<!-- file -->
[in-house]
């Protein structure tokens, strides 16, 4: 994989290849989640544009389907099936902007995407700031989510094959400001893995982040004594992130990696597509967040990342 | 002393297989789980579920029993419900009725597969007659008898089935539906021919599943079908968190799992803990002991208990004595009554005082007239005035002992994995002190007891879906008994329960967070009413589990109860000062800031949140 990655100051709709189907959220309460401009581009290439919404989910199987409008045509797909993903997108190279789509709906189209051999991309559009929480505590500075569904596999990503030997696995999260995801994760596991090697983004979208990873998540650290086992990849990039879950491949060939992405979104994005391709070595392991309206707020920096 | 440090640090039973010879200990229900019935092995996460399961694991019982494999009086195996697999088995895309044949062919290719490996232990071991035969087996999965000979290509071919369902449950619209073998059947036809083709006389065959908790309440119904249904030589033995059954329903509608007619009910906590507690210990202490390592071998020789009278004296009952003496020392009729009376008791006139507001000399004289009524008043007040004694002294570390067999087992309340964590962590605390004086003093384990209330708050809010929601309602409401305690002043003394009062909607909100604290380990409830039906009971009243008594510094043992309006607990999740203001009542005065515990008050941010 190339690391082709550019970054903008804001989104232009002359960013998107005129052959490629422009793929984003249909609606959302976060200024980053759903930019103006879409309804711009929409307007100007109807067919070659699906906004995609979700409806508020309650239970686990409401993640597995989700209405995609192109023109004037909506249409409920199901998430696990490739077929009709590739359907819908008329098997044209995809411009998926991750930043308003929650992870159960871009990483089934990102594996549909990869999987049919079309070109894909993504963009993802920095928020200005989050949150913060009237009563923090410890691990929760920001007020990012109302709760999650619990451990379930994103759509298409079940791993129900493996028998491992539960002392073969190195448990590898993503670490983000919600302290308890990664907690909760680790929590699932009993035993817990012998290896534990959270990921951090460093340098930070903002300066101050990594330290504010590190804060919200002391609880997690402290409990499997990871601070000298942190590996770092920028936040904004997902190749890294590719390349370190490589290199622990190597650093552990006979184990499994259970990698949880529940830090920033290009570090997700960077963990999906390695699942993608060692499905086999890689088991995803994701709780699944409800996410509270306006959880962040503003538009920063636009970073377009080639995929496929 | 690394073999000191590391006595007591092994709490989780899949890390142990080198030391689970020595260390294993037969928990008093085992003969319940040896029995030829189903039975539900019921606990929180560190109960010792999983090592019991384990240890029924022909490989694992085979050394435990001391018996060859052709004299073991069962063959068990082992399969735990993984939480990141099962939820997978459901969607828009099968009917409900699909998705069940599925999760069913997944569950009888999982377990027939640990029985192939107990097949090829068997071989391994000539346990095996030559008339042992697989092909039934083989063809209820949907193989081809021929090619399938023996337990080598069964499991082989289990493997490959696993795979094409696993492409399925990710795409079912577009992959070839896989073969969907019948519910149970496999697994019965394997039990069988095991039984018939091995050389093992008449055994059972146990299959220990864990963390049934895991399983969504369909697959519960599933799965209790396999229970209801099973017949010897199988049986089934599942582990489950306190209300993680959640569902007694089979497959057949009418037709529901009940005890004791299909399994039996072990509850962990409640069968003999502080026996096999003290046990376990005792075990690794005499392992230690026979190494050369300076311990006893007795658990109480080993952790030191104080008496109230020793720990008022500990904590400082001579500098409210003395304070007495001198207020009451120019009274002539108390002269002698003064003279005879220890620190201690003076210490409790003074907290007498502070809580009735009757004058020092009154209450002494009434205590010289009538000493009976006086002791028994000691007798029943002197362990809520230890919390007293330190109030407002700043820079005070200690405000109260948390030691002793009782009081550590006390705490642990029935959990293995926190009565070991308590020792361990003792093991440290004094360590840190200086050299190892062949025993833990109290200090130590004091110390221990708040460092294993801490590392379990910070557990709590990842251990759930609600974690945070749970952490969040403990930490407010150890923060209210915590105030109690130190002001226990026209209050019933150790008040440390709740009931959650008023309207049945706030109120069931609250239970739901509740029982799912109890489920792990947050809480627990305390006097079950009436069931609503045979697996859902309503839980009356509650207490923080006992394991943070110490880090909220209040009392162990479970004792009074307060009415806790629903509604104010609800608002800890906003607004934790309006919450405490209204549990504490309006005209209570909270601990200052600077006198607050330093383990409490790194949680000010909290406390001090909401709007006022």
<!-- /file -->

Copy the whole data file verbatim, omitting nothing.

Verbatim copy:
[in-house]
């Protein structure tokens, strides 16, 4: 994989290849989640544009389907099936902007995407700031989510094959400001893995982040004594992130990696597509967040990342 | 002393297989789980579920029993419900009725597969007659008898089935539906021919599943079908968190799992803990002991208990004595009554005082007239005035002992994995002190007891879906008994329960967070009413589990109860000062800031949140 990655100051709709189907959220309460401009581009290439919404989910199987409008045509797909993903997108190279789509709906189209051999991309559009929480505590500075569904596999990503030997696995999260995801994760596991090697983004979208990873998540650290086992990849990039879950491949060939992405979104994005391709070595392991309206707020920096 | 440090640090039973010879200990229900019935092995996460399961694991019982494999009086195996697999088995895309044949062919290719490996232990071991035969087996999965000979290509071919369902449950619209073998059947036809083709006389065959908790309440119904249904030589033995059954329903509608007619009910906590507690210990202490390592071998020789009278004296009952003496020392009729009376008791006139507001000399004289009524008043007040004694002294570390067999087992309340964590962590605390004086003093384990209330708050809010929601309602409401305690002043003394009062909607909100604290380990409830039906009971009243008594510094043992309006607990999740203001009542005065515990008050941010 190339690391082709550019970054903008804001989104232009002359960013998107005129052959490629422009793929984003249909609606959302976060200024980053759903930019103006879409309804711009929409307007100007109807067919070659699906906004995609979700409806508020309650239970686990409401993640597995989700209405995609192109023109004037909506249409409920199901998430696990490739077929009709590739359907819908008329098997044209995809411009998926991750930043308003929650992870159960871009990483089934990102594996549909990869999987049919079309070109894909993504963009993802920095928020200005989050949150913060009237009563923090410890691990929760920001007020990012109302709760999650619990451990379930994103759509298409079940791993129900493996028998491992539960002392073969190195448990590898993503670490983000919600302290308890990664907690909760680790929590699932009993035993817990012998290896534990959270990921951090460093340098930070903002300066101050990594330290504010590190804060919200002391609880997690402290409990499997990871601070000298942190590996770092920028936040904004997902190749890294590719390349370190490589290199622990190597650093552990006979184990499994259970990698949880529940830090920033290009570090997700960077963990999906390695699942993608060692499905086999890689088991995803994701709780699944409800996410509270306006959880962040503003538009920063636009970073377009080639995929496929 | 690394073999000191590391006595007591092994709490989780899949890390142990080198030391689970020595260390294993037969928990008093085992003969319940040896029995030829189903039975539900019921606990929180560190109960010792999983090592019991384990240890029924022909490989694992085979050394435990001391018996060859052709004299073991069962063959068990082992399969735990993984939480990141099962939820997978459901969607828009099968009917409900699909998705069940599925999760069913997944569950009888999982377990027939640990029985192939107990097949090829068997071989391994000539346990095996030559008339042992697989092909039934083989063809209820949907193989081809021929090619399938023996337990080598069964499991082989289990493997490959696993795979094409696993492409399925990710795409079912577009992959070839896989073969969907019948519910149970496999697994019965394997039990069988095991039984018939091995050389093992008449055994059972146990299959220990864990963390049934895991399983969504369909697959519960599933799965209790396999229970209801099973017949010897199988049986089934599942582990489950306190209300993680959640569902007694089979497959057949009418037709529901009940005890004791299909399994039996072990509850962990409640069968003999502080026996096999003290046990376990005792075990690794005499392992230690026979190494050369300076311990006893007795658990109480080993952790030191104080008496109230020793720990008022500990904590400082001579500098409210003395304070007495001198207020009451120019009274002539108390002269002698003064003279005879220890620190201690003076210490409790003074907290007498502070809580009735009757004058020092009154209450002494009434205590010289009538000493009976006086002791028994000691007798029943002197362990809520230890919390007293330190109030407002700043820079005070200690405000109260948390030691002793009782009081550590006390705490642990029935959990293995926190009565070991308590020792361990003792093991440290004094360590840190200086050299190892062949025993833990109290200090130590004091110390221990708040460092294993801490590392379990910070557990709590990842251990759930609600974690945070749970952490969040403990930490407010150890923060209210915590105030109690130190002001226990026209209050019933150790008040440390709740009931959650008023309207049945706030109120069931609250239970739901509740029982799912109890489920792990947050809480627990305390006097079950009436069931609503045979697996859902309503839980009356509650207490923080006992394991943070110490880090909220209040009392162990479970004792009074307060009415806790629903509604104010609800608002800890906003607004934790309006919450405490209204549990504490309006005209209570909270601990200052600077006198607050330093383990409490790194949680000010909290406390001090909401709007006022």